Mortgage myths you probably believe!
By Charity Ohlund, Director of Business Development The mortgage industry isn’t exactly known for being easy to understand.
Let’s break some of those myths down for you.
Myth #1: A homebuyer must put 20 percent down
While 20 percent is beneficial as it allows you to avoid having to pay mortgage insurance, it’s not required. In fact, most down payments on home purchases average between 5 and 10 percent. FHA and VA loans allow buyers to put down just 3 percent.
Depending on your credit score, mortgage insurance can be inexpensive. Mortgage insurance exists for a reason; to allow buyers to put down smaller down payments. The tradeoff of waiting until you have saved 20 percent to make a purchase probably isn’t worth it as that time delay could cause you to miss the low-interest-rate boat.
Myth #2: You need a super awesome credit score to qualify for a mortgage
A super awesome credit score is super awesome, but it’s not needed. Conforming loans allow for scores all the way down to 620 and government loans (FHA, VA and USDA) allow scores to be as low as 580, and in some cases, lower. Yes, it’s true that a lower score generally means higher rates, but the incremental increase is much less than you’d think, as long as you are working with a reputable mortgage company. Unfortunately, there are places that take advantage of lower-score borrowers, so make sure you are working with the right person or company.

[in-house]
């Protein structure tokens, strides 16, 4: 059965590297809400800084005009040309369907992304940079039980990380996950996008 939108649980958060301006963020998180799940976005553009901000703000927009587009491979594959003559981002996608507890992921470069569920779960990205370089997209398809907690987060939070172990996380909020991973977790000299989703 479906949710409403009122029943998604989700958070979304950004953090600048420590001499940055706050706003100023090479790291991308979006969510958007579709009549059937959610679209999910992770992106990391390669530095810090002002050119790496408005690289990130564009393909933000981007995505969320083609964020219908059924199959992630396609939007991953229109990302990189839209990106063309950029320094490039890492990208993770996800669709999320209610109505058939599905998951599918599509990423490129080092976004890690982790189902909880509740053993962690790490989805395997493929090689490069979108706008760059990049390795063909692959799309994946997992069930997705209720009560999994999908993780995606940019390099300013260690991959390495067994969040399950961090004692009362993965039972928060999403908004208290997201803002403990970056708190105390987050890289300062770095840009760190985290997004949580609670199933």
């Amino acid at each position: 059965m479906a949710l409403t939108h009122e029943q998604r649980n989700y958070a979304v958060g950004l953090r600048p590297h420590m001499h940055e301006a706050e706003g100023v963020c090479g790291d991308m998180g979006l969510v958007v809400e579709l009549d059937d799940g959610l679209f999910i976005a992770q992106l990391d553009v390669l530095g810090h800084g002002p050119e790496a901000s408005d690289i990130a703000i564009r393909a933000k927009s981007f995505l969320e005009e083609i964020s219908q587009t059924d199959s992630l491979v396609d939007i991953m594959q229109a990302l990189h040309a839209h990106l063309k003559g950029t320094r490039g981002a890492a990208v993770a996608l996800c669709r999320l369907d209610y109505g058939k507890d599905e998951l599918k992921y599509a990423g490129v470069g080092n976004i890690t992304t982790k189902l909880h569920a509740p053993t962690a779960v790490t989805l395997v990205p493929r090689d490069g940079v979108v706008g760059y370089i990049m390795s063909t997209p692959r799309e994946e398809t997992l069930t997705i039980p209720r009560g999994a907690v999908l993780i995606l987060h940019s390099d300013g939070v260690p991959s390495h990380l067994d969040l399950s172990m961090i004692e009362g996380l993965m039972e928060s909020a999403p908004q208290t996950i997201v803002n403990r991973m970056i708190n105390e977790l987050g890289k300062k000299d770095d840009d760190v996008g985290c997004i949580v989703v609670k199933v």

Myth #3: Renting is cheaper than owning
The percentage of income needed to afford the median rent is 30 percent compared to 20 percent of income needed to afford owning a median home. That’s significant. We’ve posted before about rising rent costs and how rent payments would otherwise correspond to home buying power. It’s true that renting saves money on home repairs. But even when repairs are taken into account, owning is still cheaper than renting. Plus, many repairs can be covered by home warranties that home buyers purchase and renew each year.
Myth #4: Student loans have killed The American Dream
The skyrocketing amount of student loan debt is no myth. But we’ve talked to dozens of borrowers who initially thought that the mere fact that they had student loan debt would prevent them from qualifying for a home loan. In recent years, lending guidelines have changed how we look at student debt. Instead of counting the entire balance of the student loan in the “debt” category, guidelines now allow lenders to count the minimum monthly payment amount or 1 percent of the full loan balance. For example, your debt-to-income ratio (DTI) is calculated by taking your minimum monthly payments on car loans, credit cards, real estate loans, and student loans and dividing it by your gross monthly income (before taxes or benefits are deducted).
You’d be surprised at how much clarity you can find (and how much time and money you can save) when you talk to the right loan professional. The amount of fake mortgage news is enormous. However, making a 20-minute call to a local expert is a powerful way to learn more about your situation. Connect with our team at Fountain Mortgage to set up a free consultation.